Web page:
Glorisun Distinguished Lecture Series: Buddhist Self-Immolation and Climate Change

Date: October 7, 2022, 7:30 PM PDT
Speaker: Dr. James Benn, McMaster University
Location: UBC C.K. Choi Building Room 120, and online
Register in-person: http://ubcfrogbear-james-benn-guest-lecture.eventbrite.com
Register Zoom:
https://ubc.zoom.us/meeting/register/u5Erde-hqjMpH9TOcShAdCr-FXX7VMwEvG2C

 

This lecture is one of the keynote presentations of The Dharma-Ending Age: The Climate Crisis through the Lens of Buddhist Eschatology, Past and Present international conference. Join by registering through the conference Zoom registration, or in person at UBC C.K. Choi Building Room 120.

 

Abstract: On Friday April 22, 2022 (Earth Day), Wynn Bruce, a Buddhist practitioner and climate activist, died after setting fire to himself on the steps of the United States Supreme Court. In 2018, David Buckel, a lawyer and environmental advocate, auto-cremated in Prospect Park, Brooklyn, New York. In an email sent to the media before he died, Buckel wrote: “Most humans on the planet now breathe air made unhealthy by fossil fuels, and many die early deaths as a result—my early death by fossil fuel reflects what we are doing to ourselves.”  We will probably see more of these responses to climate change in the future. Although the actions of Bruce and Buckel seem to be inspired by Buddhist auto-cremators of the late twentieth and early twenty-first centuries, Buddhist self-immolation has a long history in East Asia. In this paper, I will explore some of the deeper historical connections between Buddhist self-immolation and climate change.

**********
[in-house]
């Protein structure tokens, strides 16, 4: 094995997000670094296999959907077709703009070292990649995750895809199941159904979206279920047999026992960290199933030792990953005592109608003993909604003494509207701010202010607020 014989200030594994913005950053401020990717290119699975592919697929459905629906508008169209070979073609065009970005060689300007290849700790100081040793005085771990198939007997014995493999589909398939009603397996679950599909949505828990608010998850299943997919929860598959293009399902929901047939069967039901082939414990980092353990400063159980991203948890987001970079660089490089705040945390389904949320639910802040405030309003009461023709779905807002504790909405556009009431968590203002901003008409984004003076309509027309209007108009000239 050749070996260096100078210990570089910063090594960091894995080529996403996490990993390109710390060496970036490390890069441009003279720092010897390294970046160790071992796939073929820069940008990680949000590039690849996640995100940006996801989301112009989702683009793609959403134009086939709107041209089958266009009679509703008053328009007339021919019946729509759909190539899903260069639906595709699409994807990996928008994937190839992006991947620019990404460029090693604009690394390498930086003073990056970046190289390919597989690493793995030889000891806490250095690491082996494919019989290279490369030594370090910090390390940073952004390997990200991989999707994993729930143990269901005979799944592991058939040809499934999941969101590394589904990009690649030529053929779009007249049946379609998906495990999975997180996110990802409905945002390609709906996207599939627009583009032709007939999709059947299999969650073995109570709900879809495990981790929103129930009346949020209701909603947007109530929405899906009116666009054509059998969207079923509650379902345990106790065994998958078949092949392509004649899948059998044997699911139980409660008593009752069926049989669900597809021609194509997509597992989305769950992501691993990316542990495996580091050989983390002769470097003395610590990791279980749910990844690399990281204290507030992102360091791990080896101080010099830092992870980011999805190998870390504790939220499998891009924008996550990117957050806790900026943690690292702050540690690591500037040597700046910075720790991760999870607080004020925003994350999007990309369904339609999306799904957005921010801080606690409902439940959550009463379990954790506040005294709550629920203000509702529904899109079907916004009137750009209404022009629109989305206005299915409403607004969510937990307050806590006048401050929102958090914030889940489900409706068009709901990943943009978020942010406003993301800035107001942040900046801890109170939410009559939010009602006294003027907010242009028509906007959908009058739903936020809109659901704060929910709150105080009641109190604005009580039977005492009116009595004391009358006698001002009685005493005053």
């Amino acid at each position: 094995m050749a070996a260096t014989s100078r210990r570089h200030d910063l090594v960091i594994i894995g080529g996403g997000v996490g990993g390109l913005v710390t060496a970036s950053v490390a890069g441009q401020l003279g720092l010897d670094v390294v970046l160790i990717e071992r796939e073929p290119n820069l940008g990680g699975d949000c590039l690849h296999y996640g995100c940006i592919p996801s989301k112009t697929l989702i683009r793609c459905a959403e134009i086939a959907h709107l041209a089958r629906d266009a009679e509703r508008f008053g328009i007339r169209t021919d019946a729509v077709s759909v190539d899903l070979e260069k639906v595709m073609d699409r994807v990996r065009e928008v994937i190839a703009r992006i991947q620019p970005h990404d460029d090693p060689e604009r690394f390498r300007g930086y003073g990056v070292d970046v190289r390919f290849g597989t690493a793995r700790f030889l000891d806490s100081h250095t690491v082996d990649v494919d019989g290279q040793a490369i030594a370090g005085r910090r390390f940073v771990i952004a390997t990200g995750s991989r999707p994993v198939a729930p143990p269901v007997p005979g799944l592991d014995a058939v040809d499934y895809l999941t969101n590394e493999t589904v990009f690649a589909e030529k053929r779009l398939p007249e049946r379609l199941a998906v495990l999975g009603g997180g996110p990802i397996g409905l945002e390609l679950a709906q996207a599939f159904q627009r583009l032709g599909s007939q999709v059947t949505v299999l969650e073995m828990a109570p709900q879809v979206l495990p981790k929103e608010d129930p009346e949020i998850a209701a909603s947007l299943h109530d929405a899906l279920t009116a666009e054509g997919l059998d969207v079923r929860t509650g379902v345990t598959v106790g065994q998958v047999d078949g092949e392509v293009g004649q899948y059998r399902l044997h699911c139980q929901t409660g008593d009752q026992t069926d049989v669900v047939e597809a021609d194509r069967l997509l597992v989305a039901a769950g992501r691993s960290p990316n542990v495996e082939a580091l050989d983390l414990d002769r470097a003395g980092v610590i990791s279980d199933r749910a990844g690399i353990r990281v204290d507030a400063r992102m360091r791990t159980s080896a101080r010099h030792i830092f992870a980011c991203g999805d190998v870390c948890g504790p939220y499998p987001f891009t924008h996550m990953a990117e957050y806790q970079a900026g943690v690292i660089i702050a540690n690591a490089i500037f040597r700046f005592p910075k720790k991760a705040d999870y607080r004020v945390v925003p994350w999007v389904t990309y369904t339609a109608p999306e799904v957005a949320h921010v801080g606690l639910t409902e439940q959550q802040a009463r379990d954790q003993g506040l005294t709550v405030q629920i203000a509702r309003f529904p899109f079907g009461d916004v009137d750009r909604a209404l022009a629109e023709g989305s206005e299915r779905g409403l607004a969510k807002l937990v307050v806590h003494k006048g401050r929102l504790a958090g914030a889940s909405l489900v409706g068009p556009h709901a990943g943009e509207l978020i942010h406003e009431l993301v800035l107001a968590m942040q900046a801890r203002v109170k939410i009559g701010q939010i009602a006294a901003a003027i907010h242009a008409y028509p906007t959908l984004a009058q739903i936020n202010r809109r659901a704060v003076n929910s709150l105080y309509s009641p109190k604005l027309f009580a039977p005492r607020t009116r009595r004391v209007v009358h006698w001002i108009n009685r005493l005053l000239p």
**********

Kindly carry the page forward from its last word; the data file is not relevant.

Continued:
About the Speaker:

James Benn is a Professor in the Department of Religious Studies. His field of research is religion in medieval China (roughly fourth to tenth century, CE). To date he has concentrated on three major areas of interest: bodily practice in Chinese Religions; the creation and transmission of new religious practices and doctrines; and the religious dimensions of commodity culture. In particular, he has focused on self-immolation, Chinese Buddhist apocrypha, and the history of tea. He works with primary sources written in literary Chinese and my research engages with that of scholars who publish in English and French as well as in modern Chinese and Japanese. Although his work is grounded in traditional Sinology—a discipline based on knowledge of the literature, history, and culture of pre-modern China—his publications are also aimed towards scholars of Religious Studies.